Miami Marlins Prospect Austin Barnes Ready for Breakout Season

Marc Serota

Miami Marlins prospect Austin Barnes does not get the credit he deserves. That could all change in the 2013 season, as he is ready for a breakout year.

Austin Barnes has done nothing but hit since being drafted out of Arizona State in the ninth round of the 2011 MLB Amateur Draft. No matter what position the Marlins tried him at, Barnes has excelled. Even if he is not a catcher long-term, Barnes's bat looks like enough for him to be successful at second base. With the Marlins middle infield turmoil, Barnes could make an appearance in Miami as early as 2014.

Barnes was born in 1989 and he grew up in Riverside, California. After a successful high school career in which Barnes was named to the All-California Interscholastic Foundation first-team, Barnes moved on to the University of Arizona State. Arizona State is famous for their tremendously talented middle infielders (Deven Marrero, Jason Kipnis, and Joey DeMichele are the most recent products), so Barnes only played in twenty games as a freshman. However, he did hit .412 and make it appear clear that Barnes would have a key role on the 2010 Arizona State baseball team.

In 2010 at Arizona State, Barnes was switched to catcher. Austin Barnes does not look like a catcher with his 5'10''. 180 lbs frame, but he was a fantastic defensive catcher. Barnes has never been the best catcher at blocking pitches, but he can call a pretty good ballgame for someone that has not played catcher his entire life. Barnes struggled at the plate in 2010, hitting only .272. In his junior season in 2011, Barnes was named to the first-team All-Pac 10 team after he hit .320 with improved defense behind the plate.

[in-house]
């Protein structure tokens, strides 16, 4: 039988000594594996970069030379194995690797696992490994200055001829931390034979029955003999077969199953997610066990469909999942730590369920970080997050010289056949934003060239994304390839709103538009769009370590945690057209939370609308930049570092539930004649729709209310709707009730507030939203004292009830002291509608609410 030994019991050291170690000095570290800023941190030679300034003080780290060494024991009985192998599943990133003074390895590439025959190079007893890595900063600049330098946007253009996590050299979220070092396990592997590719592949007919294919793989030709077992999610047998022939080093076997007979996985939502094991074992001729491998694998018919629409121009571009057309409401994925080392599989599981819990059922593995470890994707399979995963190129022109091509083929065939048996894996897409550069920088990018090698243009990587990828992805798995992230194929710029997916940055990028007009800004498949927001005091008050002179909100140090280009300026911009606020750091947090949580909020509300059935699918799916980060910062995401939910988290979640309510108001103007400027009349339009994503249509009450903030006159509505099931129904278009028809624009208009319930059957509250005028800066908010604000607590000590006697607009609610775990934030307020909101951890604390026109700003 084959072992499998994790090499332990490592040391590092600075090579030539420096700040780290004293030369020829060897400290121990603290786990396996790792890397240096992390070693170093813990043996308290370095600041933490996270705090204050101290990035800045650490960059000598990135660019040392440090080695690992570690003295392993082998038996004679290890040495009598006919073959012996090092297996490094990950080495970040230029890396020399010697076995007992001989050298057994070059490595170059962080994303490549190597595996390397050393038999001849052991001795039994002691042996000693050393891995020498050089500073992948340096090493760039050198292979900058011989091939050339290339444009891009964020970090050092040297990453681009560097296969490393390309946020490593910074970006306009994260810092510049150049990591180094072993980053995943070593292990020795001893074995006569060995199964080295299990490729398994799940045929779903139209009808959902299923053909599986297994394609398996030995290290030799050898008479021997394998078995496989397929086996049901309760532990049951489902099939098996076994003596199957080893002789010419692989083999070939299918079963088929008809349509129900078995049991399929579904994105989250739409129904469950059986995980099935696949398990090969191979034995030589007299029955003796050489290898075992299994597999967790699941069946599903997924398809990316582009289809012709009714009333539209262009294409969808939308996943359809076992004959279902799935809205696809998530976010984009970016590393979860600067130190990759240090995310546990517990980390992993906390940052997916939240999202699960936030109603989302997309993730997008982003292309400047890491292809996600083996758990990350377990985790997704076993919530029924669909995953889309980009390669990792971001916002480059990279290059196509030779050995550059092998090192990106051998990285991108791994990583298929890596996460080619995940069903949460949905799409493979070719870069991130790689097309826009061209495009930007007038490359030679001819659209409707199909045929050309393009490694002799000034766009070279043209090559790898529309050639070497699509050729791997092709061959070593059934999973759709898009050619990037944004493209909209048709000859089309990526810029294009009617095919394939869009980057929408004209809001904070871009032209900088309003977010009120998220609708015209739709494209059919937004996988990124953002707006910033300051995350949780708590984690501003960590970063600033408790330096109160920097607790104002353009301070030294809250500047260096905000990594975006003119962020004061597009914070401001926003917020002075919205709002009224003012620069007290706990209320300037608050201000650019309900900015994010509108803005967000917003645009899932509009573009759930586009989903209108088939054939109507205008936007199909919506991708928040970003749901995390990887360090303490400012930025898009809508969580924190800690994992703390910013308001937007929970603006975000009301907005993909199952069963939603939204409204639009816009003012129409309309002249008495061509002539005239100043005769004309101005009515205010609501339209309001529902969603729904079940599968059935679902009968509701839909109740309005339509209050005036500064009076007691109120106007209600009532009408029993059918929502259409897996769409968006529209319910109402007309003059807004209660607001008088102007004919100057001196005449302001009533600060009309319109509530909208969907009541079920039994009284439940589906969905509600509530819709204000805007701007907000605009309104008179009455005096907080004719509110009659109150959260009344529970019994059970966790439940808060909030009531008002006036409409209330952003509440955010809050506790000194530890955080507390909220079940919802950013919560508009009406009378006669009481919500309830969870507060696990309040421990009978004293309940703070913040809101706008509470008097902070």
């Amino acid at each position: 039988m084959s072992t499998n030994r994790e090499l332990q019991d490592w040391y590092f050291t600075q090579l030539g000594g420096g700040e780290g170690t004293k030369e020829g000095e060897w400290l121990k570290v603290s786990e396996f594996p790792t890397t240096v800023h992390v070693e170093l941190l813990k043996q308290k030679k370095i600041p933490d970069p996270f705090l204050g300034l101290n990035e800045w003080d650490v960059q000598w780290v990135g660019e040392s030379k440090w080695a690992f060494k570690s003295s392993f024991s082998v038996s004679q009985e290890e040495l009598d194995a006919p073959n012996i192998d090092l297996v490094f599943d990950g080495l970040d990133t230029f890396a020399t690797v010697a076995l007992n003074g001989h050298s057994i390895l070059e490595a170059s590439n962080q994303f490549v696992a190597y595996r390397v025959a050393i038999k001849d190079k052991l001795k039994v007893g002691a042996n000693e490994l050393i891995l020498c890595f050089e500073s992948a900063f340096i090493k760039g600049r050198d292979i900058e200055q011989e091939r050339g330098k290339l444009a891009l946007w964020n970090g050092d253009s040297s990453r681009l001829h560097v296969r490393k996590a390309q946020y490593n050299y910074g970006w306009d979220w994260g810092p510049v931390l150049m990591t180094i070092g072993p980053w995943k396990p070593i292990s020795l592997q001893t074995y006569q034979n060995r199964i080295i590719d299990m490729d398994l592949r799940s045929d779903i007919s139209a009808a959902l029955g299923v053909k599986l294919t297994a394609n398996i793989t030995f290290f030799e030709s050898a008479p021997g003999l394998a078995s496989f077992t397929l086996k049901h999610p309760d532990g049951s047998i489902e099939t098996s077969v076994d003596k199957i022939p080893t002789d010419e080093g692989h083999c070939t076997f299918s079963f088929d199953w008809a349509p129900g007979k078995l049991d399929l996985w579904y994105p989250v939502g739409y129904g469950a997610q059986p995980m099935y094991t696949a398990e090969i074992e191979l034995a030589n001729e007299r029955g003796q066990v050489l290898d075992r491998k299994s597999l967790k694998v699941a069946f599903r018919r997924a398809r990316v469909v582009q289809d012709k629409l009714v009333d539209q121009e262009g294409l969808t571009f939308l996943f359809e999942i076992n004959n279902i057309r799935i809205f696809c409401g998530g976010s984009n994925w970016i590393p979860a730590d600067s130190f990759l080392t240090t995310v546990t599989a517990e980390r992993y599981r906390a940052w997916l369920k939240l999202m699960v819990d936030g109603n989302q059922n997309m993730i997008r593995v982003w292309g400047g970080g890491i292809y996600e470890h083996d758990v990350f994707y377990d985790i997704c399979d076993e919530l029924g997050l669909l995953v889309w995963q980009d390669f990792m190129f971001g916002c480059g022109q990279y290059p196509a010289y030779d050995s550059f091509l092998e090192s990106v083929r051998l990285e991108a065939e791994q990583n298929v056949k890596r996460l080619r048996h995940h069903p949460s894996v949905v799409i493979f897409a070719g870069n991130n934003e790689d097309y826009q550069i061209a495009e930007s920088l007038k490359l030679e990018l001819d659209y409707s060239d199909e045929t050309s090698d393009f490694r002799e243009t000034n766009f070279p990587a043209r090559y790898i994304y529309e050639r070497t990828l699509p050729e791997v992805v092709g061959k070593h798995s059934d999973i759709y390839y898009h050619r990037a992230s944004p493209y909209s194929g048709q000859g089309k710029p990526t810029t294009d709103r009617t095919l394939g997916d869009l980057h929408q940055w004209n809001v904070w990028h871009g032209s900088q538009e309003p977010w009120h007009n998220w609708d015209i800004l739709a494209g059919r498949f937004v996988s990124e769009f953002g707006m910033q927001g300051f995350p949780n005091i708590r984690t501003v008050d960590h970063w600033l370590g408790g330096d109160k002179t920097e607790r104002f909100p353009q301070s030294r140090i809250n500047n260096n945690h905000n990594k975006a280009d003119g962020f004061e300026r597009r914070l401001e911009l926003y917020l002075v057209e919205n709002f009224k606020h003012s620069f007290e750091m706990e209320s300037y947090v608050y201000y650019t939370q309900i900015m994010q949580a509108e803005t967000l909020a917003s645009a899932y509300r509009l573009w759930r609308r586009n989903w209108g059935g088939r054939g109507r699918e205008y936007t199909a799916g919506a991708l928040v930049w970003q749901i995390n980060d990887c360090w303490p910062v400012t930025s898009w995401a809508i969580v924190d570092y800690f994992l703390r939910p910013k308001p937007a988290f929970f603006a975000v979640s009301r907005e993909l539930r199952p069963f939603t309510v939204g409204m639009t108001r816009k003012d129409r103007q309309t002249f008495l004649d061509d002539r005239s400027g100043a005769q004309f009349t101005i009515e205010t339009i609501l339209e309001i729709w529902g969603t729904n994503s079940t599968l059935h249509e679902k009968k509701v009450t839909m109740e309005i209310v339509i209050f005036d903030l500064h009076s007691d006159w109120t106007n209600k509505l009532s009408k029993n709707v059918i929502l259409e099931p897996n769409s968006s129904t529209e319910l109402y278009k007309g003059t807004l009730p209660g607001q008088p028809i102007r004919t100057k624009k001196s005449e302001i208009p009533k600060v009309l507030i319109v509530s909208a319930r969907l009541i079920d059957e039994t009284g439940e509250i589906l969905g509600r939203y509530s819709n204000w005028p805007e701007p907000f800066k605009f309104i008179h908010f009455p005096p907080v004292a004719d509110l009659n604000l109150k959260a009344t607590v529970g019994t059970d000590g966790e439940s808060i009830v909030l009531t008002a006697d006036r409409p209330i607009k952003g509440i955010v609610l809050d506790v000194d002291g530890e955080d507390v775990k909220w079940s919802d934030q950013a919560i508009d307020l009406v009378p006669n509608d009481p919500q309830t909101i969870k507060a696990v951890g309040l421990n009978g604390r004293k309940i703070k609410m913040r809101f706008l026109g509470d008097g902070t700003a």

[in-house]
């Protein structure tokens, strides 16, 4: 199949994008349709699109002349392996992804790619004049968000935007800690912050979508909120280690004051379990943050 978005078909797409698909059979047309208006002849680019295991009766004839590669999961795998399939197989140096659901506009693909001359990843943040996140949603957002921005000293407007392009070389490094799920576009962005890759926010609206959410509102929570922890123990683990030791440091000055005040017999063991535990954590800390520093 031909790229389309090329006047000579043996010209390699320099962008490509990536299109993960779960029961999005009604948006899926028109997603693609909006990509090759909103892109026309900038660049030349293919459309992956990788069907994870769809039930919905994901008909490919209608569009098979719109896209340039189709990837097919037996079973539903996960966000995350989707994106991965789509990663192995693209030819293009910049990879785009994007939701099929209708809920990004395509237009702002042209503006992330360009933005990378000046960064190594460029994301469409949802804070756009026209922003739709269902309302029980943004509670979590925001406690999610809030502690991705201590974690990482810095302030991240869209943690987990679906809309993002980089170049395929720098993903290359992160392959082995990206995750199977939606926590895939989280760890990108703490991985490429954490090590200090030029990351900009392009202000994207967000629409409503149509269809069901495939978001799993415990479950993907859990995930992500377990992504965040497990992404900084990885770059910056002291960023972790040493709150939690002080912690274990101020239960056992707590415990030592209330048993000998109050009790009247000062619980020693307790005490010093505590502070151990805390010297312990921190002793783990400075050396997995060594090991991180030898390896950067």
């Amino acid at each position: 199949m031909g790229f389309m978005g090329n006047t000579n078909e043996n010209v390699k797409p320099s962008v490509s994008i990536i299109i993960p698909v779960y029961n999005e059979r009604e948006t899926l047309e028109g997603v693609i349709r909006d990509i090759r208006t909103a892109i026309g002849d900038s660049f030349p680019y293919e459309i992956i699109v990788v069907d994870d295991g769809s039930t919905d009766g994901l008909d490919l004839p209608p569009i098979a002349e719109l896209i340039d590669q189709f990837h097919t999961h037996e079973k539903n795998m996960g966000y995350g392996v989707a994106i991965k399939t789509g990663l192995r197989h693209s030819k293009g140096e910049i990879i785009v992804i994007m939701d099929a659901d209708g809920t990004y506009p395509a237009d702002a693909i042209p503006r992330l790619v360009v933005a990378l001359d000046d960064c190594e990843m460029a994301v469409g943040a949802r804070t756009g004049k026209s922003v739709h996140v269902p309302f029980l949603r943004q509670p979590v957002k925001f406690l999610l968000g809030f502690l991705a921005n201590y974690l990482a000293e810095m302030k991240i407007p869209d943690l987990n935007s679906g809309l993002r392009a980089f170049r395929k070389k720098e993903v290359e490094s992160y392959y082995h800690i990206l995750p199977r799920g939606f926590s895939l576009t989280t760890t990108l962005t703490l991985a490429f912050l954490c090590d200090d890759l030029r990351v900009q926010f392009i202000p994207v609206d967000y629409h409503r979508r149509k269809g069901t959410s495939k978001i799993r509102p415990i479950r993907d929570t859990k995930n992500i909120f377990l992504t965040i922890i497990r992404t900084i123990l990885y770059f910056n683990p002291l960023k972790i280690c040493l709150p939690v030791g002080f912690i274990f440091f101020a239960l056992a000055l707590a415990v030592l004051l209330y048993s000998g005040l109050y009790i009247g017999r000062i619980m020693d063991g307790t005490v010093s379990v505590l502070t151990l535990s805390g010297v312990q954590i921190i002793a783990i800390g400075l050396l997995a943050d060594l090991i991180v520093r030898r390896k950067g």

After being drafted by Miami in the ninth round of the 2011 draft, Barnes was assigned to Low-A Jamestown in the New York- Penn League. He played 57 games for Jamestown that year, starting 31 at catcher and 12 at second base. Barnes hit .288 with a .369 OBP and more walks than strikeouts (25/22). Barnes's OBP skills help ensure that he does not have an "empty average." Even if Barnes never hits for power (a good possibility), his ability to get on-base makes him a much better hitter than someone with an empty batting average.

Austin Barnes spent the entire 2012 season playing for Greensboro, in the South Atlantic League. Out of the 123 games Barnes played in, he started 103 at second base and just sixteen at catcher. The Marlins boldly decided that Barnes's future in Miami was no longer at catcher, but at second base. Barnes continued to show off at the plate, where he hit .318/.401/.481 with a 59/61 BB/K ratio. Barnes was a midseason South Atlantic League All-Star and perhaps the most consistent player on the SAL Northern Division first-Half champion Greensboro Grasshoppers team.

In 2013, one would have to predict that Barnes would start the year in High-A Jupiter. Noah Perio, the second baseman in Jupiter last year, is athletic but overrated. If Perio is moved up to Double-A, the controversy between Barnes and Perio will be avoided. However, at some time, the best second baseman is going to be playing while the other sitting on the bench. Austin Barnes is a better prospect than Perio because he has great on-base ability and a plus hit tool to go along with stellar defense and good baseball instincts.

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